The most common traditional dish Koreans eat on Lunar New Year's Day is tteokguk or rice cake soup, but there are many others that can enrich the holiday.
Take, for example, traditional deserts like yakgwa and dasik. Yakgwa is made with a flour dough mixed with honey, clear rice wine and ginger juice and then fried in oil.
Dasik is a traditional cookie served in ancestral rites and pressed into various patterns from flowers to letters, each piece in a different color.
Three different-colored vegetable dishes, typically made with bellflower roots, bracken and spinach, are also a fixture. Bellflower roots symbolize the ancestors rooted in the past, while bracken, a stem vegetable, symbolizes those in the present, while spinach, a leaf vegetable, symbolizes their descendants in the future.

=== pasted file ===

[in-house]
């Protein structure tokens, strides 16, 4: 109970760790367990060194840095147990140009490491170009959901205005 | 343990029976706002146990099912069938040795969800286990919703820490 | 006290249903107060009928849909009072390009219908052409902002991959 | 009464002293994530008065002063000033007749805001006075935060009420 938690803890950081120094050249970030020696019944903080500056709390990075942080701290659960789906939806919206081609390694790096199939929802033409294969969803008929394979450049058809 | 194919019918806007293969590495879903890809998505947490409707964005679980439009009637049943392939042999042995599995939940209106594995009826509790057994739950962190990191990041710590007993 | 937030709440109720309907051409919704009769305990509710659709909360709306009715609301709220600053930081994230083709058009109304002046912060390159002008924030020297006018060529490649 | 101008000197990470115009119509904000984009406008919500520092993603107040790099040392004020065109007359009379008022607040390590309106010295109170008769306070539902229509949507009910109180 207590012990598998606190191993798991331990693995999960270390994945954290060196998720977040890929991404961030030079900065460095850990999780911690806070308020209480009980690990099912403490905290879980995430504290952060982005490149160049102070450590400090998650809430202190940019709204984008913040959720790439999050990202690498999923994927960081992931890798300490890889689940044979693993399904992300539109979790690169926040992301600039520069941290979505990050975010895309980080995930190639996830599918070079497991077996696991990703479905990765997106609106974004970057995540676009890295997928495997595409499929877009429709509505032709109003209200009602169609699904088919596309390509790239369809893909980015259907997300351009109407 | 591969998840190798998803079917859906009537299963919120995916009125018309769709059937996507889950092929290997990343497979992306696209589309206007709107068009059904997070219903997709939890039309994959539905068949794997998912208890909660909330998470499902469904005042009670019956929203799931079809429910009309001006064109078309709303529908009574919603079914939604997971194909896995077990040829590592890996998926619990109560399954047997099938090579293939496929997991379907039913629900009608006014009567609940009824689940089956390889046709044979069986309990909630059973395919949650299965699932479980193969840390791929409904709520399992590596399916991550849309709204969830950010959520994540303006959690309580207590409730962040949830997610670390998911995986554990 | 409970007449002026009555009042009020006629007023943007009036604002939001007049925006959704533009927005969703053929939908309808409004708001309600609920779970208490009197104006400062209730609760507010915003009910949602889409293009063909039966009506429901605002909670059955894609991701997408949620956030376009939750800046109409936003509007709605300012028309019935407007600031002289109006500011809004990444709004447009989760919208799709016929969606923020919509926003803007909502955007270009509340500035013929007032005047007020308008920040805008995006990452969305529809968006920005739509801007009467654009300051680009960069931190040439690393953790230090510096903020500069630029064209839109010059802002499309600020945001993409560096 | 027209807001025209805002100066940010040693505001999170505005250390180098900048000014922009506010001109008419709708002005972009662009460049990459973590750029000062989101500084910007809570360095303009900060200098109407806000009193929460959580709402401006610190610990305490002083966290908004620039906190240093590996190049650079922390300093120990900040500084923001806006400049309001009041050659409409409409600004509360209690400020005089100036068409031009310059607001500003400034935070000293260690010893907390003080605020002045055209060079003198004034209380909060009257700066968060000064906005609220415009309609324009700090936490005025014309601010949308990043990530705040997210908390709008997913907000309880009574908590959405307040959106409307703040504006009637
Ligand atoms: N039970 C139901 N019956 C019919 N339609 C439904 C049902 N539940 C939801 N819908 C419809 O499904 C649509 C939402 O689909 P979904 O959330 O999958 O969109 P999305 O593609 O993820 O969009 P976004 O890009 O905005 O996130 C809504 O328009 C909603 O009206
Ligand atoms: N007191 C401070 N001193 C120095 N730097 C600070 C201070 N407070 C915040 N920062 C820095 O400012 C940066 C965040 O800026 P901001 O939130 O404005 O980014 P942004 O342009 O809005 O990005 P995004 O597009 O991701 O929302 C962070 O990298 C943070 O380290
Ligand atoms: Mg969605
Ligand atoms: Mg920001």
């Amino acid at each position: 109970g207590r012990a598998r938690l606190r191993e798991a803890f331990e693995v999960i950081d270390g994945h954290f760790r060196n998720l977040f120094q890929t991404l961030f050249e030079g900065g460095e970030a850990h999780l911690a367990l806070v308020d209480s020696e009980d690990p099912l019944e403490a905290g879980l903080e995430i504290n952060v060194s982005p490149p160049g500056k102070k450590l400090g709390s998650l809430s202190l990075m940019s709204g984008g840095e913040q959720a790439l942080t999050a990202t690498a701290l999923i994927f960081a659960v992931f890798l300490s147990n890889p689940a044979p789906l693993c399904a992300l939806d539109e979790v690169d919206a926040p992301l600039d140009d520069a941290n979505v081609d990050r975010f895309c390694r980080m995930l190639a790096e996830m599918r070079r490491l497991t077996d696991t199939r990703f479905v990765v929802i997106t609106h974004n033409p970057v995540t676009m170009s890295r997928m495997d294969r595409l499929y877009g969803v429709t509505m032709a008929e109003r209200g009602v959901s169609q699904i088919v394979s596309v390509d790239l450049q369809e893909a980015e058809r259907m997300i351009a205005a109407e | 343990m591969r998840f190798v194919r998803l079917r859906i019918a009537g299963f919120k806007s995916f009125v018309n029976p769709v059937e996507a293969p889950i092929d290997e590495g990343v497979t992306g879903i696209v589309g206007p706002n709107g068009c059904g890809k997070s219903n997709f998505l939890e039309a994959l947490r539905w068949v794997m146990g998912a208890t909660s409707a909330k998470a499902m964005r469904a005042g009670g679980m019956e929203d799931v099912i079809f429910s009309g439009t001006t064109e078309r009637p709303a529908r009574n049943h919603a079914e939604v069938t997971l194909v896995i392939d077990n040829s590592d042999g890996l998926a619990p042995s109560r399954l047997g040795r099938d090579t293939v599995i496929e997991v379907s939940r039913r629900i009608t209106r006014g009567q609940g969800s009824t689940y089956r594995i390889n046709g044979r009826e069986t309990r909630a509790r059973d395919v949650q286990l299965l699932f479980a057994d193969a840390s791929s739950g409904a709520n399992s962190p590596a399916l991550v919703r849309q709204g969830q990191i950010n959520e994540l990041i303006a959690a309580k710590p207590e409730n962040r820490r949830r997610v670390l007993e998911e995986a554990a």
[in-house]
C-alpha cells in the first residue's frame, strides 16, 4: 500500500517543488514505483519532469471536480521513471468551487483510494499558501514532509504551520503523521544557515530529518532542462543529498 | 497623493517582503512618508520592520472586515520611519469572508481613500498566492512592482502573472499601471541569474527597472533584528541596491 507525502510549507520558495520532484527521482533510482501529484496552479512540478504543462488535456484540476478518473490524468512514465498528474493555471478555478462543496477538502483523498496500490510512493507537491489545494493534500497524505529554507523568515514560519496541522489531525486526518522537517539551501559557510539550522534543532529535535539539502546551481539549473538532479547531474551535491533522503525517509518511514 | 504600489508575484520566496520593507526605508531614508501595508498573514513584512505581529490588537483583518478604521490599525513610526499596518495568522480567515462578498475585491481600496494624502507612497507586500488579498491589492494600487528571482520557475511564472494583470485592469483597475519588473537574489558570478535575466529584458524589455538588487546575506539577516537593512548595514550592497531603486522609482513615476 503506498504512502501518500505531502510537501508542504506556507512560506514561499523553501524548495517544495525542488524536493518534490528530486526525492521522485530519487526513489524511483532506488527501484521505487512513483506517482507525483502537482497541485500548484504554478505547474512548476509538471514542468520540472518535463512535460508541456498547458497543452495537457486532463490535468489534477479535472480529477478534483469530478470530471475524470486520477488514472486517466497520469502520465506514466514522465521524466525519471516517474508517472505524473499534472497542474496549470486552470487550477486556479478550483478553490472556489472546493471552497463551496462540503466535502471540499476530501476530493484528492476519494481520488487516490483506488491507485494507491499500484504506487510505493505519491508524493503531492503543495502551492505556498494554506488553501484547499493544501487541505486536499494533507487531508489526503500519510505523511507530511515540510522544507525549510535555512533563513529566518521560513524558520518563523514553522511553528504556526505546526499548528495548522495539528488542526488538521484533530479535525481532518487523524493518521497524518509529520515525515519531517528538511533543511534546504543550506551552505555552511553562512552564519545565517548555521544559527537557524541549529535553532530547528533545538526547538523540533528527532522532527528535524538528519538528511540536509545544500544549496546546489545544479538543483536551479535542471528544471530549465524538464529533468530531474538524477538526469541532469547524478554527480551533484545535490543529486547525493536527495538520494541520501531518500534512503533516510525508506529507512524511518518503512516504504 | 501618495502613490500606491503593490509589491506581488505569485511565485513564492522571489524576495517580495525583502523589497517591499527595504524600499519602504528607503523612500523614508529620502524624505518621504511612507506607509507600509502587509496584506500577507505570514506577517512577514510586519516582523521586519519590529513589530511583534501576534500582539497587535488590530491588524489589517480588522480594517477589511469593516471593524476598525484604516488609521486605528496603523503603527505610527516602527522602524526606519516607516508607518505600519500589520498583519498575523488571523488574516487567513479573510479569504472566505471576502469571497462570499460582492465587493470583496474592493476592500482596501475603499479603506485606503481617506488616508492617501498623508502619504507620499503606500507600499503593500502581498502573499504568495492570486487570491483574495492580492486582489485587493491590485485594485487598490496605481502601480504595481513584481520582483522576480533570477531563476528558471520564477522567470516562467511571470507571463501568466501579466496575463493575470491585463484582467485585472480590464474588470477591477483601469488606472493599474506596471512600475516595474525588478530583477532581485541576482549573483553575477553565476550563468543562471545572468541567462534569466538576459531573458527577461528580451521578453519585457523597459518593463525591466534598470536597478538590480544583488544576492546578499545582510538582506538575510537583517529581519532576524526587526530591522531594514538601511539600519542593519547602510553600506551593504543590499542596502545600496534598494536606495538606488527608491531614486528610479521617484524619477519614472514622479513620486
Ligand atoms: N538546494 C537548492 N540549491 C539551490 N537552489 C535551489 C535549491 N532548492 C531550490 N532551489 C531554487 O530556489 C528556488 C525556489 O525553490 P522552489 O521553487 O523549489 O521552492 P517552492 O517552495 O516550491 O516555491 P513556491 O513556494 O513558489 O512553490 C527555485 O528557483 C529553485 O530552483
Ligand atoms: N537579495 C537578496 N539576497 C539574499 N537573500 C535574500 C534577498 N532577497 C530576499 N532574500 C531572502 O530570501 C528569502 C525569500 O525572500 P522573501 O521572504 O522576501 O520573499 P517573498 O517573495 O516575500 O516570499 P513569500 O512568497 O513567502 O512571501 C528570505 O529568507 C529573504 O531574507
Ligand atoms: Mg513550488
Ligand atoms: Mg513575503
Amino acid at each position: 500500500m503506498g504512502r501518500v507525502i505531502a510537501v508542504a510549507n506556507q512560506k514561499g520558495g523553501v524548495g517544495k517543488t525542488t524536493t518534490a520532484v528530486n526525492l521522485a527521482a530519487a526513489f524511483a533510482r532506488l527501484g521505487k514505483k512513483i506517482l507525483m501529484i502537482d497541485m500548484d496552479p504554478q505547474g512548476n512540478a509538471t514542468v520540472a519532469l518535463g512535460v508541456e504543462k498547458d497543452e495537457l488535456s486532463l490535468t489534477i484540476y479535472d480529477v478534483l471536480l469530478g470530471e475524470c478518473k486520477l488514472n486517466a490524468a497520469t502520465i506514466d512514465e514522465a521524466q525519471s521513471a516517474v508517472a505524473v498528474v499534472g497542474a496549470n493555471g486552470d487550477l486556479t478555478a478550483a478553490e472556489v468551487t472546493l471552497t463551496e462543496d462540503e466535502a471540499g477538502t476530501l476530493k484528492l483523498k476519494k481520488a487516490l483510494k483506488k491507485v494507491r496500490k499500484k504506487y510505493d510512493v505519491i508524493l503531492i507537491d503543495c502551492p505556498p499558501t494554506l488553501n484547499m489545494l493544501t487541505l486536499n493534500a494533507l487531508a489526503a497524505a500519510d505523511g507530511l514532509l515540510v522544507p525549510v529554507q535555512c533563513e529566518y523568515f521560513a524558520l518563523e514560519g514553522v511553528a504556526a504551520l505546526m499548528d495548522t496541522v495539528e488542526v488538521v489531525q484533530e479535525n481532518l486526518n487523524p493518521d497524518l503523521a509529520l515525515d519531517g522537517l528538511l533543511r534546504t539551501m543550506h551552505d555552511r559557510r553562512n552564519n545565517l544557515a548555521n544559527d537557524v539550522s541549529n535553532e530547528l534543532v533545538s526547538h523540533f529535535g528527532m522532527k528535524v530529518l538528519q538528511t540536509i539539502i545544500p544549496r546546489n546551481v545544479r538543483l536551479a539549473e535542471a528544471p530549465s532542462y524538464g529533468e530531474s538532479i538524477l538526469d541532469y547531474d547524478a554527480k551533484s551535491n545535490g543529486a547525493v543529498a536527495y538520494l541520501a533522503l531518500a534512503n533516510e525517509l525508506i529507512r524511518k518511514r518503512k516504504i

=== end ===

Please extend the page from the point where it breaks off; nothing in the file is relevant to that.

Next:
On the other hand, red food was mostly avoided because it carried negative associations.
Various rich foods like pyeonyuk (slices of boiled meat), galbijjim (steamed short ribs), jeon (Korean pancakes), japchae (stir-fried cellophane noodles with thinly sliced beef and a variety of vegetables) and sikhye (rice punch) are also associated with the holiday.
In the morning, Koreans traditionally drank homemade rice wine. Each household made the wine with a secret recipe, which was handed down for generations.
One interesting aspect is that it was drunk in the order of age from youngest to oldest. Young people drank it first as they earned a year of life, and old people drank later as they lost one year. It was served cold. According to a Chosun-era book on rituals and rites, people believed that spring begins with the Lunar New Year, so they welcomed it with a clear mind by drinking cold wine.